|flickr user nirak|
To some degree this post is one of those tangential “I was there” articles that come up when some tragedy occurs. I was working on my Library Science masters degree in Boston, and had a staff position as the Stacks Manager for the Architecture and Urban Planning library at MIT, when Aaron hacked us for a bunch of JSTOR articles. At the time the MIT libraries community seemed amused, and the vendor was satisfied when he turned the files over to them.
The Department of Justice, however, went on to press charges. With an attitude characterized by some as a witch hunt, they sustained pressure on Aaron Swartz for what amounted to exploiting a loophole to check out too many books. They continued until, just this past Friday, a truly great man took his life under the relentless threat of decades in prison.
Why call Aaron Swartz a great man? Among many other accomplishments, he helped invent the RSS protocol that brings you this blog, and updates many of your favorite websites. He, as mentioned above, helped found reddit.com, "the front page to the internet," a site that even the President of the United States uses. Aaron worked on the Creative Commons License that lets people freely share their artistic work while keeping their ownership of it. He also founded Demand Progress, which galvanized the public to demand the defeat of SOPA/PIPA, which would have hobbled how we share content on the internet.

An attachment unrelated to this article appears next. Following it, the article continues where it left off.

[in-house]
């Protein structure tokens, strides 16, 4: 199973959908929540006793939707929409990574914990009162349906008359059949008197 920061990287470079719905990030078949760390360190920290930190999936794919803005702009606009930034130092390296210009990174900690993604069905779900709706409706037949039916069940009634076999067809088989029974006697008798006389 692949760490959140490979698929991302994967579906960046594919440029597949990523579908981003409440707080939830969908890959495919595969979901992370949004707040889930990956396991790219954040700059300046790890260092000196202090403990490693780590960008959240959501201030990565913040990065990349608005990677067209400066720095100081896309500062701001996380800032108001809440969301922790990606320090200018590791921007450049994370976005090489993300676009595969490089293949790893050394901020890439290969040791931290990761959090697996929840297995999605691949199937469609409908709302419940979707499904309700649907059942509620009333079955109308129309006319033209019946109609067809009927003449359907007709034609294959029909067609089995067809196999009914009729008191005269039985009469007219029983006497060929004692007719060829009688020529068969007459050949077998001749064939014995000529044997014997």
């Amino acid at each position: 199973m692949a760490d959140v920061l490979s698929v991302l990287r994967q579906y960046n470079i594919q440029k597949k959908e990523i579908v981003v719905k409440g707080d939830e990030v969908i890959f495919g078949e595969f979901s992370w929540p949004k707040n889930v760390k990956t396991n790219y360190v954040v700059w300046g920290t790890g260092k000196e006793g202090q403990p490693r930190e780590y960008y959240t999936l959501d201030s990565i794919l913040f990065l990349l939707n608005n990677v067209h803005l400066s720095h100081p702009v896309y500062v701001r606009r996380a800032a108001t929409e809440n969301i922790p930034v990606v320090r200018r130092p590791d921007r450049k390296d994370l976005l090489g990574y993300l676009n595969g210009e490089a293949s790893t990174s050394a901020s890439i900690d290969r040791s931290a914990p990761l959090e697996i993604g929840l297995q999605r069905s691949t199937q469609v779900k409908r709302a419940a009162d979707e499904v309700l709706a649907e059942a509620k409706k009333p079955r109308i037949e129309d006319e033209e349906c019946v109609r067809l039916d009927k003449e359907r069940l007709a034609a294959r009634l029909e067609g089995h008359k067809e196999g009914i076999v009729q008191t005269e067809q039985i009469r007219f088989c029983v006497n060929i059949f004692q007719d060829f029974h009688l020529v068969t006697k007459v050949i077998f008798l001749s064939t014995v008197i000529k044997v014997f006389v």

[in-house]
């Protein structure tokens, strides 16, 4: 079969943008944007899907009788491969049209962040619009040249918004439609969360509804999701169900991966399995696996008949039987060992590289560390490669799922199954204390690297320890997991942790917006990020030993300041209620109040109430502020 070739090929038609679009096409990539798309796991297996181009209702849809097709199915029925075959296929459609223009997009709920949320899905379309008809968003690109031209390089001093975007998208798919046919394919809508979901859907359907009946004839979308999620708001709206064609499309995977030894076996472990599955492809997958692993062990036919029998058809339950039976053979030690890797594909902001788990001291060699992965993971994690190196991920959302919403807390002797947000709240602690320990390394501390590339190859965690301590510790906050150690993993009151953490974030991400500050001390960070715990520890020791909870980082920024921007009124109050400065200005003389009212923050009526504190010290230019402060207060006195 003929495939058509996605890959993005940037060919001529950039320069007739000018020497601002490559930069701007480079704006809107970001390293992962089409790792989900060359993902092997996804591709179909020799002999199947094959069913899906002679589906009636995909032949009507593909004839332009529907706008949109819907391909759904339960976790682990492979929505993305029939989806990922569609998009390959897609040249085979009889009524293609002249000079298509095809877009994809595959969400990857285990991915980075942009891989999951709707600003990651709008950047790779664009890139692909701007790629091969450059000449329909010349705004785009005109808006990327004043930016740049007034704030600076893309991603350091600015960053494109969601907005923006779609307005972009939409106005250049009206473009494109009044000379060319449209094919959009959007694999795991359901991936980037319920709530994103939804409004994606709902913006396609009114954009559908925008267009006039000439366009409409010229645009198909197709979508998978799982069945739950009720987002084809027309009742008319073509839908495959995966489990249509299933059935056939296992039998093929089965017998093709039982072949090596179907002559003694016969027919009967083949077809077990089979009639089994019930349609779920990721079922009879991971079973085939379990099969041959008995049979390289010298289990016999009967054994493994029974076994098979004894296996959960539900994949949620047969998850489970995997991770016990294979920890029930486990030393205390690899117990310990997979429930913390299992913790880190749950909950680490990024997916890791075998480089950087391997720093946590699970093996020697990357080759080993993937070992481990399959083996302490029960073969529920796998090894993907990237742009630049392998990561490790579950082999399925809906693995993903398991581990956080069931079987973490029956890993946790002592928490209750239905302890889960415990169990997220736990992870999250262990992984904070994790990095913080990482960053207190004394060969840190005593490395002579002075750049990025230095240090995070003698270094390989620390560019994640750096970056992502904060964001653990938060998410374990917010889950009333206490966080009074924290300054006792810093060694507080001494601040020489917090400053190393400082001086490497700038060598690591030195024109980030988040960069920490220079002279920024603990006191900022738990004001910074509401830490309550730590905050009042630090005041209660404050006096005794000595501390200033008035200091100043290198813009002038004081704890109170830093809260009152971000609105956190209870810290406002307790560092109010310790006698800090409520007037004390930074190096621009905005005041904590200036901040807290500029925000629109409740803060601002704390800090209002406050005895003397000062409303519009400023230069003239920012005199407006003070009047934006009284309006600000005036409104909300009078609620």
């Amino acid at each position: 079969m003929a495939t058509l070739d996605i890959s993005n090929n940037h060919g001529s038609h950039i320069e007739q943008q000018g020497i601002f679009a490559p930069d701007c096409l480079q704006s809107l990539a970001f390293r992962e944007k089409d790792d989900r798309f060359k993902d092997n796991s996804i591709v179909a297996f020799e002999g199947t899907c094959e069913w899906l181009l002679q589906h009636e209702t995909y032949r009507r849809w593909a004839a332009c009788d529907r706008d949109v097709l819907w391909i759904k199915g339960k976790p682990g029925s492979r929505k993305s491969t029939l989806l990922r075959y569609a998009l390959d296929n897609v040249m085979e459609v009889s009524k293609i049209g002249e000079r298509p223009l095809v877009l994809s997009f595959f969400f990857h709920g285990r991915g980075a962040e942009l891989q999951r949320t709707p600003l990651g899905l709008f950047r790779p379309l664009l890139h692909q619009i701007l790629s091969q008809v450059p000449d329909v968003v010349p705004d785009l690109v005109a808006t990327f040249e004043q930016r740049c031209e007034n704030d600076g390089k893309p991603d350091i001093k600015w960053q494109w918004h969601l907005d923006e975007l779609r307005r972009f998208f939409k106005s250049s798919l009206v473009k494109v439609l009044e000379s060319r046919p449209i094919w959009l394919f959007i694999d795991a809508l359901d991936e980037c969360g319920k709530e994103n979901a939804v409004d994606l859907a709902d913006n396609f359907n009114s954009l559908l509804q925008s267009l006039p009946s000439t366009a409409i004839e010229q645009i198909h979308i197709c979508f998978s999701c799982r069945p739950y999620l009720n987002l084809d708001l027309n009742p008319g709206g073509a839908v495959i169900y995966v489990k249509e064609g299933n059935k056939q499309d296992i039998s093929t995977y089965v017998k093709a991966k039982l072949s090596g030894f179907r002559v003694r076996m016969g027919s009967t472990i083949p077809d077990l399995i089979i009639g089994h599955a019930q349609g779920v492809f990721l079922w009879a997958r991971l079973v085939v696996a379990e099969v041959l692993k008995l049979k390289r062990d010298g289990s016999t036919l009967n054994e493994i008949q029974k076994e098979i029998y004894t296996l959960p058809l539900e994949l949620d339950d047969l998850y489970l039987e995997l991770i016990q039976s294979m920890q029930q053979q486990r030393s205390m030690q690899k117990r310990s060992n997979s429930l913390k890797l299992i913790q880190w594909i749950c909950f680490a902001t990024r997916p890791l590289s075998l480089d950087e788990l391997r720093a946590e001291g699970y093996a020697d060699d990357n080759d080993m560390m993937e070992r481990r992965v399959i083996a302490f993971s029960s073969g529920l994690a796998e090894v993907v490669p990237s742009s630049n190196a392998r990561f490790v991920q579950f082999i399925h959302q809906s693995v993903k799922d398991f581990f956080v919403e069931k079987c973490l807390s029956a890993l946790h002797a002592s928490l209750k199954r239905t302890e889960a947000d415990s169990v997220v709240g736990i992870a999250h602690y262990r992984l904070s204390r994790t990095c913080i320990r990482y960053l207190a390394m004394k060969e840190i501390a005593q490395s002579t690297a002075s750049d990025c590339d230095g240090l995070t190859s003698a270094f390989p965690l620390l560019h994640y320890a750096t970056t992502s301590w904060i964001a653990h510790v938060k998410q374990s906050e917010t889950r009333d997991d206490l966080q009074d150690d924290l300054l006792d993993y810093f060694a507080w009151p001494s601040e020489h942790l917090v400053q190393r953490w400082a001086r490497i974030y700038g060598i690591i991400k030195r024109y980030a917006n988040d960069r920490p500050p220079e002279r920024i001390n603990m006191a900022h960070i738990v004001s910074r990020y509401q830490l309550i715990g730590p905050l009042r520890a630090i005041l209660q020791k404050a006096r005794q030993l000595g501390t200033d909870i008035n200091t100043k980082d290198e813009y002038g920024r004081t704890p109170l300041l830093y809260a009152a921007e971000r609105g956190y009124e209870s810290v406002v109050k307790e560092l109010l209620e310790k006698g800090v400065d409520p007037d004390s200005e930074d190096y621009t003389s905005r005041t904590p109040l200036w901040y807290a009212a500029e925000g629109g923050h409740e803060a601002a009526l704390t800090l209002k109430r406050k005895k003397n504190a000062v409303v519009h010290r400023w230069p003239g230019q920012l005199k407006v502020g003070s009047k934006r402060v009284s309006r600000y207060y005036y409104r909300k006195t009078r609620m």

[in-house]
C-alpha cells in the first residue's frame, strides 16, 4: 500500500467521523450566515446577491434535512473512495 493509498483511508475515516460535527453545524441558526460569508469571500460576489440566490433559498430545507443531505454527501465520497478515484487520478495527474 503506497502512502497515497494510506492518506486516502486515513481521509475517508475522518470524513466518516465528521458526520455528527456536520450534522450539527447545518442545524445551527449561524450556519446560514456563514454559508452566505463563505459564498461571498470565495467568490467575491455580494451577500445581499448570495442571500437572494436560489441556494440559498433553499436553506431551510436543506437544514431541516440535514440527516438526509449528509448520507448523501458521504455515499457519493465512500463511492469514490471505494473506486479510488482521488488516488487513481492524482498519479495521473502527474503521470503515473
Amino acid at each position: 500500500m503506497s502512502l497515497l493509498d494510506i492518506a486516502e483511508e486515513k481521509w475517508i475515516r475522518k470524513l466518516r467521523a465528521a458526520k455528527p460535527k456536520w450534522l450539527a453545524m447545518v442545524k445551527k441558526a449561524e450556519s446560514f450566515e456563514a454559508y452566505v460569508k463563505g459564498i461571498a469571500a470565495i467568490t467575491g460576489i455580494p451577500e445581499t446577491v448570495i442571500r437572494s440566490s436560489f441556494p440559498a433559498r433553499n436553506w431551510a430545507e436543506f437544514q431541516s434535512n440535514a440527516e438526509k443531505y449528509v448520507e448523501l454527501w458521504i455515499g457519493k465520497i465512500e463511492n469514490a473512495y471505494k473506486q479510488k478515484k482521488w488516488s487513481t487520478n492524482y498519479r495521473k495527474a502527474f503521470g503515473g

He also was a huge ally of libraries, someone who really got what we’re about. Aaron was a founding force behind open access online library, Openlibrary.org. One that sought to have a wiki page for every book, and share its data with anyone in the world. And he fought against the great paywall database vendors put up to keep information out of the hands of the people who can use it, in favor of those who can pay for it.
Information wants to be free, because it’s the nature of people to share. It also want to be expensive because individuals can make resources valuable by keeping them scarce. But you can help break that tension. If you are in the position to publish your research, think about making it available in an Open Access forum or under a Creative Commons license. There is a wide community of scholars who could benefit from your ideas, but who may not be able to access them otherwise.